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Once upon a time, news wasn’t printed. Instead, it was done by word of mouth. Now while gossip is nice, the real importance of news was survival and profit. It was a good thing, if you were catholic, to hear that the protestants had just taken over the local government (by force). It was profitable if you, a cloth merchant, learned that the seamstresses for the local nobility had just purchased a dozen bolts of linen of a particular hue.
The problem with word of mouth was twofold – you may not have been in the right place to hear it, and it’s almost certain you heard it after it’d been through several sets of ears and mouths. (If the latter confuses you, go play a game of telephone.)
The pamphlet printer who got the bright idea of putting down the previous day’s bits and pieces and selling the sheet to anyone who wanted it got some money, and got the three primary complaints that led to our news as we have it today. First, "What you printed is not true." Second, "But what about [that]?" And third, "That is none of your business."
The first two led to reporters. The printer could remove some liability if there was a named person responsible for the report. It eventually also became necessary for the printer to work to ensure the reporters were of good repute as well, but still in most states and times Truth is an adequate defense. The second led to hiring the reporters who had demonstrated accuracy, a pleasing talent with words, and the time and inclination to go looking. To the third, well, that’s a constant balancing act. On the one hand, we want to know when those we trust are violating our trust. On the other hand, most of us have interests that would offend someone in our community who has the power to make our lives uncomfortable – we generally think we should be allowed to keep some things private. The tensions between ‘freedom of the press’ and ‘MYOB’ are always going to be with us. That said, in the US and most of the western world, FotP has a lot of weight.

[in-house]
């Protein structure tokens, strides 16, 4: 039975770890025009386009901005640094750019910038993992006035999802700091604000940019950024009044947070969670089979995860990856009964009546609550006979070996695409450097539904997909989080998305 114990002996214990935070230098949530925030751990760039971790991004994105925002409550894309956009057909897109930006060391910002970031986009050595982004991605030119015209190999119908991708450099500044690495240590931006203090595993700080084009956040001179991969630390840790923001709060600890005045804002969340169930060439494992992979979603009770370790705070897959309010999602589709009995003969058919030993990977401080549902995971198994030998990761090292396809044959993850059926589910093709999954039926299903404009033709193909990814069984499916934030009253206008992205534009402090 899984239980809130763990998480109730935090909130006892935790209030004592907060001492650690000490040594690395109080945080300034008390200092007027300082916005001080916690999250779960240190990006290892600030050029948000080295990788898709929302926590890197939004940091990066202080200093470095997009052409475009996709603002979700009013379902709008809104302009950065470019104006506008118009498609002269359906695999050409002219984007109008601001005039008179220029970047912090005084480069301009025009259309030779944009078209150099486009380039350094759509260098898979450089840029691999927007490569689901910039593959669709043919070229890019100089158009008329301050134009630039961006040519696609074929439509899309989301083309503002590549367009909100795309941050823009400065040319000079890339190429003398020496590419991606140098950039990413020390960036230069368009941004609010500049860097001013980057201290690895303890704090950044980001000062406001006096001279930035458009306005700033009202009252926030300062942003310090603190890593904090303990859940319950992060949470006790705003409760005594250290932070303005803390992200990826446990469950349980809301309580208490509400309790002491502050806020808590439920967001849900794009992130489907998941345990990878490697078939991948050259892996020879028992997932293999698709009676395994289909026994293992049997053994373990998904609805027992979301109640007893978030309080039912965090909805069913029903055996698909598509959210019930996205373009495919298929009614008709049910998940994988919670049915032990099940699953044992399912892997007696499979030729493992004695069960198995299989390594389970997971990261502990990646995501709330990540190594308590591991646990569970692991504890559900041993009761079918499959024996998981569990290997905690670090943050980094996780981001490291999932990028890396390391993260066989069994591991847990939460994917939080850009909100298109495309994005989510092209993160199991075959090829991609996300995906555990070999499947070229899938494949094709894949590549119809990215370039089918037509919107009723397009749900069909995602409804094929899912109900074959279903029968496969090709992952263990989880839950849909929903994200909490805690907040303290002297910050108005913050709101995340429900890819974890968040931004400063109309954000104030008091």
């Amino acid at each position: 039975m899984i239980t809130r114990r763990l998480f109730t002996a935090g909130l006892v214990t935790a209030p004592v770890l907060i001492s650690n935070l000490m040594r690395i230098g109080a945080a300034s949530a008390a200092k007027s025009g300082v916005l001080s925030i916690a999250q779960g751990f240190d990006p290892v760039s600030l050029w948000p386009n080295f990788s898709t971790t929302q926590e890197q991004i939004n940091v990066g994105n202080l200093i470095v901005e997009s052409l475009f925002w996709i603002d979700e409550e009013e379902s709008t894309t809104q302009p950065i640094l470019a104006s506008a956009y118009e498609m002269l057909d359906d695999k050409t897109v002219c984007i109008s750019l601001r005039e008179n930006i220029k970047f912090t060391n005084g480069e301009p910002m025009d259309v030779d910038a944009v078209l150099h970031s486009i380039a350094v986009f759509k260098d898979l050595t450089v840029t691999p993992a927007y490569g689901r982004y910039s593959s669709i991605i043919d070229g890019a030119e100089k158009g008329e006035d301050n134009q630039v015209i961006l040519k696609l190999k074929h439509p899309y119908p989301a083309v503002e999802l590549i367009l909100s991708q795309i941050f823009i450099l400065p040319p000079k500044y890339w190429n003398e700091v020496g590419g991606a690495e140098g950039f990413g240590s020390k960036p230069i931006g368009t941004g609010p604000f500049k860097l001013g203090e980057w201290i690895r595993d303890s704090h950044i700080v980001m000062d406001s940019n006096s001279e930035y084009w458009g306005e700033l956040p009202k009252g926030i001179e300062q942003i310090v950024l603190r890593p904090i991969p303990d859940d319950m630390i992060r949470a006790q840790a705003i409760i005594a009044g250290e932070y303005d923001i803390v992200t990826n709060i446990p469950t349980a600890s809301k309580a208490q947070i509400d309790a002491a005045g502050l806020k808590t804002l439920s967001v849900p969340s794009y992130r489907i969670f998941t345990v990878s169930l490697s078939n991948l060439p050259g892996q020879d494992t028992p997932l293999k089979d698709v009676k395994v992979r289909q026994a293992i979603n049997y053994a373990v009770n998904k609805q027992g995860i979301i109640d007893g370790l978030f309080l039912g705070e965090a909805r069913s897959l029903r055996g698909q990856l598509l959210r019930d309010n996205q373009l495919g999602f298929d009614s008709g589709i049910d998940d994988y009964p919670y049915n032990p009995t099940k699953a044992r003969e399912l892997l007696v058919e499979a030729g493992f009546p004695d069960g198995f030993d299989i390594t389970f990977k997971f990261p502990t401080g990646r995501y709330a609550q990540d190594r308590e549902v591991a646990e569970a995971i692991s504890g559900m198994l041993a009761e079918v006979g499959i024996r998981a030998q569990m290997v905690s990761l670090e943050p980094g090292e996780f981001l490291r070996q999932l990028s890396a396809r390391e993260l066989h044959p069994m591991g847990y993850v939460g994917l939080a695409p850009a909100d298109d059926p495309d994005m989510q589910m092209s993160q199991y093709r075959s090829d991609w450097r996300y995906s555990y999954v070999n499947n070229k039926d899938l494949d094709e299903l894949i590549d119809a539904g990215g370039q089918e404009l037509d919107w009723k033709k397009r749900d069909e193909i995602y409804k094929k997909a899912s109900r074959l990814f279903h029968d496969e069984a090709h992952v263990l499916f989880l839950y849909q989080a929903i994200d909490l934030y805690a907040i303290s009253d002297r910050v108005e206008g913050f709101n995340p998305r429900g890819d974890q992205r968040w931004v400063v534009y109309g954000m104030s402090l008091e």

Let’s jump some history to look at ‘future’. The internet creates an opportunity to listen to (potentially) MILLIONS of news sources. Everyone can publish. It is possible – if you’ve time – to hear every single voice who speaks on a subject in which you’re interested. Time, though, is the killer. Because of that… I think the future of news is showing in two places.
One is just what you said. Narrow interest groups who pay dedicated researchers to be reporters. The internet’s global nature allows those groups to have their reporters in a variety of locations with no more need for a big building for all.
The other place is most easily demonstrated by Drudge. Aggregators who browse through a variety of the former group – and through other aggregators – searching for things they (and hopefully their customers) find interesting.
Note that the GOS and RedState are something of a blend between the two. What they choose to aggregate, what they choose to pull themselves, their standards of accuracy and reliability – they’re different, and so they have different customer groups. But they also demonstrate that the two avenues of the future of news are not mutually exclusive.